This week brings us tons of USBP history! We start with a 1910 memo concerning compensation for "mounted inspectors. There are shootings, seizures, and the earliest known mentioning of two modern positions.
We celebrate the Newton-Azrak Award action anniversary for two recipients.
We also remember the loss of six of our fallen, including two that fell in the same event. Jesus de la Ossa and Thomas J. Williams fell due in the same incident in 1998. A sad fact is that the USBP has lost two Agents/Inspectors due to the same event nine times (18 fallen). Their names are listed below:
Daniel P. Cox and Edgardo Acosta-Feliciano both fell on July 31, 2021. However, their causes of death were not related.
Enjoy the blog and have a great week!
Esprit de Corps
The workplace climate resulting from a combination of organizational pride and employee morale.
Esprit de corps is reinforced through the shared goals, mission and values of the organization and its employees.
The definition turns Esprit de Corps into a simple formula and defines parts that comprise organizational pride and employee morale.
Esprit de Corps = Organizational Pride + Employee Morale
Esprit de Corps is the key to a healthy organization and engaged employees.
Honor First is foundational to the Border Patrol's organizational pride and integral to its Esprit de Corps.
Newton-Azrak Award Action Anniversaries
Follow this link to see examples of USBP employees Upholding Honor First.
Juan Cruz Jr. - photo
Border Patrol Agent
Marcus K. Johnson - photo
Border Patrol Agent
The incident occurred on October 19, 2015, at approximately 2:00 a.m. Border Patrol Agents Juan Cruz, Jr. and Marcus K. Johnson responded to a call for assistance by agents working border enforcement duties near the Hidalgo, Texas, Settling Basin. A subject had jumped into the water basin and was struggling to stay afloat. The potential victim was frantically screaming for help and periodically dipping below the surface of the water. The agents quickly improvised a safety line from tow straps and courageously entered the dark, cold water in an attempt to rescue the subject.
Unfortunately, the improvised safety line was not long enough to reach the subject and the dangerous conditions forced the agents to return to land. Cruz swam out for a second time in an attempt to throw the subject a floatation device, but that attempt also failed due to the subject’s panicked state of mind. Upon the arrival of the City of Hidalgo’s Fire Department, the agents were informed that the fire department would not attempt a rescue due to policy constraints dealing with the dangers involved in a night time water rescue.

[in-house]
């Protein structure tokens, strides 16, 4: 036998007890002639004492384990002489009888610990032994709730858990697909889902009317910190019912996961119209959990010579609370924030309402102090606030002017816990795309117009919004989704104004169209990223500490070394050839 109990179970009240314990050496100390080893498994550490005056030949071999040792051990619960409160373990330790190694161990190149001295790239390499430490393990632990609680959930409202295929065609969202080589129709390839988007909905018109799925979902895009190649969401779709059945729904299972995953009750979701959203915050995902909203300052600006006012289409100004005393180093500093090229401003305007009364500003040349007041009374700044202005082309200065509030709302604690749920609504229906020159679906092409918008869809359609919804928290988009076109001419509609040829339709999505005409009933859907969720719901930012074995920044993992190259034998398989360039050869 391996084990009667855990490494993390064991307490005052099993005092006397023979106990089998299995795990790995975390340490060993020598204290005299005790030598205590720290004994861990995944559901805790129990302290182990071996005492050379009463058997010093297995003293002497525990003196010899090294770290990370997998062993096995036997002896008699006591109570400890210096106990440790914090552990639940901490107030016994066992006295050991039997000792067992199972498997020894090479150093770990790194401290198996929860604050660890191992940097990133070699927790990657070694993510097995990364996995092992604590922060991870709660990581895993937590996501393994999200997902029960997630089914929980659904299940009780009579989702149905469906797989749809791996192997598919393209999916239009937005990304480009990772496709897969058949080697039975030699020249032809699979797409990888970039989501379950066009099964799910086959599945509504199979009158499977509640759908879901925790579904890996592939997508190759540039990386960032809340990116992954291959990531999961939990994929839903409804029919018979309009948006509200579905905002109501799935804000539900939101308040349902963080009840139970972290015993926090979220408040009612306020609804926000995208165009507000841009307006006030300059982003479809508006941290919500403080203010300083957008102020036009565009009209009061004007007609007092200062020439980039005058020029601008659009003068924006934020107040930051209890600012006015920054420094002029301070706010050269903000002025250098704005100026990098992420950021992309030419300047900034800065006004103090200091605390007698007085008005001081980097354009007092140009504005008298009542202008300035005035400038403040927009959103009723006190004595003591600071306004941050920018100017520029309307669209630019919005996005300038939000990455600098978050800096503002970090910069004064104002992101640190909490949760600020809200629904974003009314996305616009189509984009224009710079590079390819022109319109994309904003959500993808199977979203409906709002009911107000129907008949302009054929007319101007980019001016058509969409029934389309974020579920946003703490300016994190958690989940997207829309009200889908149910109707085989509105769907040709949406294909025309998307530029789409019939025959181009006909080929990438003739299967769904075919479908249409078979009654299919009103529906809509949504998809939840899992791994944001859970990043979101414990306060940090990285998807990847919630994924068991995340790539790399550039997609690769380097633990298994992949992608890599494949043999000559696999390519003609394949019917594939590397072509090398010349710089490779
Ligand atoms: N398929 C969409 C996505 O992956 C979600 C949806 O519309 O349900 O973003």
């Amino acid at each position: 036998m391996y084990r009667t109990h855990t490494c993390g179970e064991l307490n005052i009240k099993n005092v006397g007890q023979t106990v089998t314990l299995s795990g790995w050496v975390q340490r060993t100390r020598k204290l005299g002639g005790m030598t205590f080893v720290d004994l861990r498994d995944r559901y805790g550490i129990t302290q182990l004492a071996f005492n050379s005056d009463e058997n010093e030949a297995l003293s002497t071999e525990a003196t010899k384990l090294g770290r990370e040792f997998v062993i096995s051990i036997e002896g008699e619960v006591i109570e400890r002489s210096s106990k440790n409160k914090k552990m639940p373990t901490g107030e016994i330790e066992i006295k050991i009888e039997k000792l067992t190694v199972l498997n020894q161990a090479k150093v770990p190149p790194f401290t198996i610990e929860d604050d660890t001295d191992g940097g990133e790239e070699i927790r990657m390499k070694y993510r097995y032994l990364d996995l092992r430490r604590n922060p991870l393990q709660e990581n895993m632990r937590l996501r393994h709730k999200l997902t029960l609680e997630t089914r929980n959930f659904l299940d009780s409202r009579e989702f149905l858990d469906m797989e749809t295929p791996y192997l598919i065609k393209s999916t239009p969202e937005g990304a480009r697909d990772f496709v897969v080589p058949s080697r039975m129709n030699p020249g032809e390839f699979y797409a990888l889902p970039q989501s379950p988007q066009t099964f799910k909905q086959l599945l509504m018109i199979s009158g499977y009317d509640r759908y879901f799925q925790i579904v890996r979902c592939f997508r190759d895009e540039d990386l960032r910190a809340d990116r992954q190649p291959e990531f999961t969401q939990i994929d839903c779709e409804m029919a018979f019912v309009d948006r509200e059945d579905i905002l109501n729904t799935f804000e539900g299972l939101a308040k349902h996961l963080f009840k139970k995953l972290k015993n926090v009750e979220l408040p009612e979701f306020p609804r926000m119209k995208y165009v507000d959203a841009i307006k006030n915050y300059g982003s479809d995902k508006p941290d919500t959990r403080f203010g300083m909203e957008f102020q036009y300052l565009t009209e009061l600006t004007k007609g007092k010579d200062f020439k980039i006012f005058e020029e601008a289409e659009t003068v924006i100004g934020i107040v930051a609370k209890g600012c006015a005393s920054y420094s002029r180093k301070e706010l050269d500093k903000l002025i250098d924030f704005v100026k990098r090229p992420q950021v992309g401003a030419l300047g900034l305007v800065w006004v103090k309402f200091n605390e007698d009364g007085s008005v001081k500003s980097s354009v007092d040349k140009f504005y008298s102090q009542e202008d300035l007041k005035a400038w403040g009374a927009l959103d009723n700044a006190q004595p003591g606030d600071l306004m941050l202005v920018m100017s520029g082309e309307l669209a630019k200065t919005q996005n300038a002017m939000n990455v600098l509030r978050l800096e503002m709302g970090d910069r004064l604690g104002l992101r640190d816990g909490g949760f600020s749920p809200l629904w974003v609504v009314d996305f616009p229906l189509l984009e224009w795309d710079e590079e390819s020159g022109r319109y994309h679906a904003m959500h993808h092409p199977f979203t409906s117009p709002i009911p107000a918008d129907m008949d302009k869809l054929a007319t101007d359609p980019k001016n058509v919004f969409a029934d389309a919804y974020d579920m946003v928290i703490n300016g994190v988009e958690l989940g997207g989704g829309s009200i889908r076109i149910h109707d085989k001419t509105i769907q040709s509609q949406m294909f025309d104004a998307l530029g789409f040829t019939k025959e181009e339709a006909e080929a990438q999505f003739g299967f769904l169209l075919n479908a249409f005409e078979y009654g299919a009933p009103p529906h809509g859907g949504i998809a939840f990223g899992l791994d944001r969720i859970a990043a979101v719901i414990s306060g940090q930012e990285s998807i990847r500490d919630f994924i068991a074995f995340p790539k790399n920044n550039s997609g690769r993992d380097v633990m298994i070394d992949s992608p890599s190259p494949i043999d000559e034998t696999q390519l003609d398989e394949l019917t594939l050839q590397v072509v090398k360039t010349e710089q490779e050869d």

Both Cruz and Johnson ignored the injuries they had suffered to their bare feet on their previous rescue attempts and for a third time volunteered to try to rescue the subject. They borrowed life vests from the fire department and re-entered the dangerous water. On the third attempt, the agents managed to reach the subject and provide him with a life vest and were able to successfully extract him from the water without further incident.
The subject was examined by emergency medical technicians at the scene and found to be in good health and not in need of further medical attention. Both Cruz and Johnson were treated for their injuries at a local hospital and released the same night.
As of May 16, 2022, the U.S. Border Patrol has suffered 152* fallen.
The facts regarding each officer are presented without major editing of the "language of the day" found in the reports detailing the circumstances of each event. This is done to provide the reader an association with historical timeframes.
Employees who died in the line of duty due to being exposed to deadly illnesses will not have the cause of death listed.
*With the exception of two of the fallen immediately below, all names are listed (or in the process of being included) on the official Honor Roll of U.S. Border Patrol Fallen and inscribed on the National Law Enforcement Officers Memorial. The U.S. Border Patrol should fix these discrepancies. HonorFirst.com honors both of the fallen.
Date of Birth: February 5, 1882
Entered on Duty: August 15, 1918
Title: Mounted Watchman
End of Watch: October 21, 1922
Mounted Guard Charles Gardiner was shot and killed without warning by the driver of a wagon loaded with smuggled liquor. Gardiner was approaching the vehicle to inspect it when the unprovoked attack occurred. The report indicated that he approached a one-horse wagon containing two Mexicans for the purpose of questioning them as to their immigration status and that they jumped from the wagon, immediately firing upon him from close range.
Survivor benefits - As per this document, his wife received $66.67 per month for her and their four children. Then $49.50 for her and one child.
John A. Rector
Date of Birth: August 23, 1898
Entered on Duty: March 13, 1928
Title: Patrol Inspector
End of Watch: October 16, 1956
At approximately 11:30 a.m., October 16, 1956, Patrol Inspector John A. Rector was accidently shot by the firing of a .357 Magnum revolver by fellow officer, Bill Jordan. The mishap occurred at the Chula Vista Sector Headquarters as two officers were discussing various guns and their limitations and advantages. During the course of the conversation, the .357 Magnum was unloaded, examined, then reloaded, and placed in a desk drawer. The two officers then examined a .22 revolver and soon the discussion returned to the .357 Magnum. At this point, Patrol Inspector Jordan reached into the desk drawer, picked up the pistol, and without realizing that it had been reloaded, pulled the trigger.